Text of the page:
Final 3rd analysis – more follow ups


Thanks a lot for all the feedback and discussion regarding the final third analysis. Here are a few follow-ups on the feedback.

Feedback: The correlation between goals scored and passes in the final third is driven by the top 5 goal scoring clubs. If they are removed from the data set, the correlation might be weak.
This was brought up by @WillTGM & @Chumolo

Follow-up:

  • The correlation is not nearly as strong if the top 5 (goals scored) are removed. However, 5 teams constitute 25% of the sample space. If we cherry pick the top 5, it is not surprising that the correlation becomes much weaker.
  • I did an experiment choosing 15 clubs randomly from the 20. In several such experiments, the correlation was strong and significant. R2 varied between 0.56 and 0.87. The regression was significant. (F-test)
  • On a similar note, if outliers like Liverpool and Newcastle are excluded, the correlation becomes much stronger.

Feedback: Significance of the regression

@rui_xu brought up a great point about the importance of the significance of the regression and how just R2  might not tell the whole story.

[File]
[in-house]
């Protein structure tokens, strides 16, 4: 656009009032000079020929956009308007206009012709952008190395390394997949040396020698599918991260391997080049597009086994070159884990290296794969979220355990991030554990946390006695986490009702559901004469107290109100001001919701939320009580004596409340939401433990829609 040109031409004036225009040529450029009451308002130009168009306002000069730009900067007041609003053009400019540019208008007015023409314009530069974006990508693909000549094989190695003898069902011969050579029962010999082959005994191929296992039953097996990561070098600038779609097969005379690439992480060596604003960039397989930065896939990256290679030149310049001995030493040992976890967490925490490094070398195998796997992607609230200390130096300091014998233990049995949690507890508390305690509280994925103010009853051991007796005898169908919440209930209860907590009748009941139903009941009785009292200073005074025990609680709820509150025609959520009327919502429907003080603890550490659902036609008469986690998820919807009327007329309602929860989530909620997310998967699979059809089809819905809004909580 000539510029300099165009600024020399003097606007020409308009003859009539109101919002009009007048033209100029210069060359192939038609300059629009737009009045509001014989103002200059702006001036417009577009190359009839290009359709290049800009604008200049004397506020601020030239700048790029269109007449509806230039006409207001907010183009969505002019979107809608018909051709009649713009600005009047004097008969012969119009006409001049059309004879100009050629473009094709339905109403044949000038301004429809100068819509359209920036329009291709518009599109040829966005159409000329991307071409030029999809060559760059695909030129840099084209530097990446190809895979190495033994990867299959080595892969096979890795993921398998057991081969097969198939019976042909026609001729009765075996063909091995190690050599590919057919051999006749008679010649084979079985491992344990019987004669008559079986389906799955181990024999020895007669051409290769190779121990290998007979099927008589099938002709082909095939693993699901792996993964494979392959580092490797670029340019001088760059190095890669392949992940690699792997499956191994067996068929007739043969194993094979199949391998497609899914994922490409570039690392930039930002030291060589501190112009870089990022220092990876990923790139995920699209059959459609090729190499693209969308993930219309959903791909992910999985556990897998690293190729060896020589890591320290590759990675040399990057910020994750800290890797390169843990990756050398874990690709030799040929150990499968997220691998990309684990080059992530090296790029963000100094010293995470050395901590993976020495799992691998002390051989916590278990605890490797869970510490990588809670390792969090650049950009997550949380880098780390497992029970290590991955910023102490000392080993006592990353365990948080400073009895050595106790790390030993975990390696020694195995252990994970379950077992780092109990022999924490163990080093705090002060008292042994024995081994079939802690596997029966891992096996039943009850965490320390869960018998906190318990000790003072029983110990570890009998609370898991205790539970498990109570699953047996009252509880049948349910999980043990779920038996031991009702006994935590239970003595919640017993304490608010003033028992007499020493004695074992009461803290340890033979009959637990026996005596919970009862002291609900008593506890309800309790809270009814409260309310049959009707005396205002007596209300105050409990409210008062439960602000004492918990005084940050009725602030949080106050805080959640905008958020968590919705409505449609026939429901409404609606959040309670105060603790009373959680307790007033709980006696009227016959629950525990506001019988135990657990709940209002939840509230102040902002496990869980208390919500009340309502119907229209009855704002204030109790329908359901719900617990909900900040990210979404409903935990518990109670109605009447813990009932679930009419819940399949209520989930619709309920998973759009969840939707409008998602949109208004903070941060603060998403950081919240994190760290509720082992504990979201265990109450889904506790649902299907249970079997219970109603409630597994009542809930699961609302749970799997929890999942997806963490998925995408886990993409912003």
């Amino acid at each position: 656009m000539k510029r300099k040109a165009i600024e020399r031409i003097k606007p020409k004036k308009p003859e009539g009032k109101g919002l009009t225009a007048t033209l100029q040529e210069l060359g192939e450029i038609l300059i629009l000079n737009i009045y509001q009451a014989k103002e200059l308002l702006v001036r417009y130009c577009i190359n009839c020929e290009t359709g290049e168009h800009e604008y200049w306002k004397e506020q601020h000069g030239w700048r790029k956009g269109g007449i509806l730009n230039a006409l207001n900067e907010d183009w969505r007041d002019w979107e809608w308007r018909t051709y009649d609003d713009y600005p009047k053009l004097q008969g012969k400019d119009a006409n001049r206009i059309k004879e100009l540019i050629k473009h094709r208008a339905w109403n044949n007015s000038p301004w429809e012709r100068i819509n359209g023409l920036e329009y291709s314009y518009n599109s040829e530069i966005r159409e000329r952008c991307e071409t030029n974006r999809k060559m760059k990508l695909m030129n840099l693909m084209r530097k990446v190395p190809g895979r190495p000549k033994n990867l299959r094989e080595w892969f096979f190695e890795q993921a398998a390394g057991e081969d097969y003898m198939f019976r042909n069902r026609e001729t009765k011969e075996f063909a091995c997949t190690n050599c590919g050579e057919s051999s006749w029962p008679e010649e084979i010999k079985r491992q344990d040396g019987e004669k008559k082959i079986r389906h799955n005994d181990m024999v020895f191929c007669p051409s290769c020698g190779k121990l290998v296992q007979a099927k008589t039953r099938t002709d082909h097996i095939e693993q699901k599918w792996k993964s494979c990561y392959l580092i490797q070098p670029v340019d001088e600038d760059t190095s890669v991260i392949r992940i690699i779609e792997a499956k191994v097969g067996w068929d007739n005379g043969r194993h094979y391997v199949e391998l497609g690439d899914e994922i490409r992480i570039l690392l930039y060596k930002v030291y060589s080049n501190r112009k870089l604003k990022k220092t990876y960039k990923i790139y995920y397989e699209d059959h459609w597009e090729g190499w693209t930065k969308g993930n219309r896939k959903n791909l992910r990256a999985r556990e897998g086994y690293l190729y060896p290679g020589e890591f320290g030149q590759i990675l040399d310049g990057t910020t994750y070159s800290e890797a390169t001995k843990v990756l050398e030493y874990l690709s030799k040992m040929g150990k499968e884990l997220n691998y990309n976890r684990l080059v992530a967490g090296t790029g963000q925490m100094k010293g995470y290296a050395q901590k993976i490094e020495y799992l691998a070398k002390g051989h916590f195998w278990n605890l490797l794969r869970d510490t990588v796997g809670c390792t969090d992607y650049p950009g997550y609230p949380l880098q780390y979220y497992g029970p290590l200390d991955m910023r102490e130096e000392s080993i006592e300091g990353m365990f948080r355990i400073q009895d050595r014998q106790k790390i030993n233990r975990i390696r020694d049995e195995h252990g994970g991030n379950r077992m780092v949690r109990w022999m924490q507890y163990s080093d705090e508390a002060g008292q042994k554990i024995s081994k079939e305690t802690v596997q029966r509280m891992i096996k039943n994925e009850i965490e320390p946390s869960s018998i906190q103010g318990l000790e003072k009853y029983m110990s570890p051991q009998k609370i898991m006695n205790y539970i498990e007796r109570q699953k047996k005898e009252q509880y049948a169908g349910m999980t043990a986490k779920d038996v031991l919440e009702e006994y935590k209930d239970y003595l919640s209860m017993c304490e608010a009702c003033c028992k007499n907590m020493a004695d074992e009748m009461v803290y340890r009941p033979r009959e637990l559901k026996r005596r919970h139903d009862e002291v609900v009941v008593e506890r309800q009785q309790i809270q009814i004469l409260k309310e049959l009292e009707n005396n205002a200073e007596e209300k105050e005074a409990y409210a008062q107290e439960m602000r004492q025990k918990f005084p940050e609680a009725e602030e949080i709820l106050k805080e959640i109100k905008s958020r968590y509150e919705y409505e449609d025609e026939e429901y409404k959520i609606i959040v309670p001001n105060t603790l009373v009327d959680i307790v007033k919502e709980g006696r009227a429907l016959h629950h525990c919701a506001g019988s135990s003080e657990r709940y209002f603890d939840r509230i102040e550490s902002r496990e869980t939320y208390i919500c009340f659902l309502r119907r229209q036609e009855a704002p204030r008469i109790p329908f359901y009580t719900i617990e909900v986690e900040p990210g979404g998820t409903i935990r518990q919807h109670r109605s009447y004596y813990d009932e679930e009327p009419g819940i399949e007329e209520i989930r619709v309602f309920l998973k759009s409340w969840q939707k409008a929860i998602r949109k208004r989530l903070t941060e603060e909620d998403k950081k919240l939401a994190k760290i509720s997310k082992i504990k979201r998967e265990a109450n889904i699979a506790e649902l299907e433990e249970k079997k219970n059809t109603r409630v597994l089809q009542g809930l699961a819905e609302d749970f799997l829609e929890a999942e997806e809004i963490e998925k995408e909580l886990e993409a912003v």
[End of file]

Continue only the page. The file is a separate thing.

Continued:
Follow-up:
I did the F-test for all the regressions with the following results

  • However, when I did the same analysis using data from all the 380 games of last season (760 samples), the correlation was weak (as observed for the 38 games of Man City) and the regression was significant for the larger sample space.

Please keep the feedback coming!

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Follow-up analysis: Final third passing and Goals scored per game


This is a follow up to my post regarding the strong correlation between completed in the final third and goals scored.

Question

Is there a correlation between the final third completions & goals scored at the game level?

Analysis

I investigated to see if this correlation exists at the game level using the #MCFCAnalytics data set. I plotted the completions in the final third vs. goals scored for Manchester City in all their 38 games of English Premier League.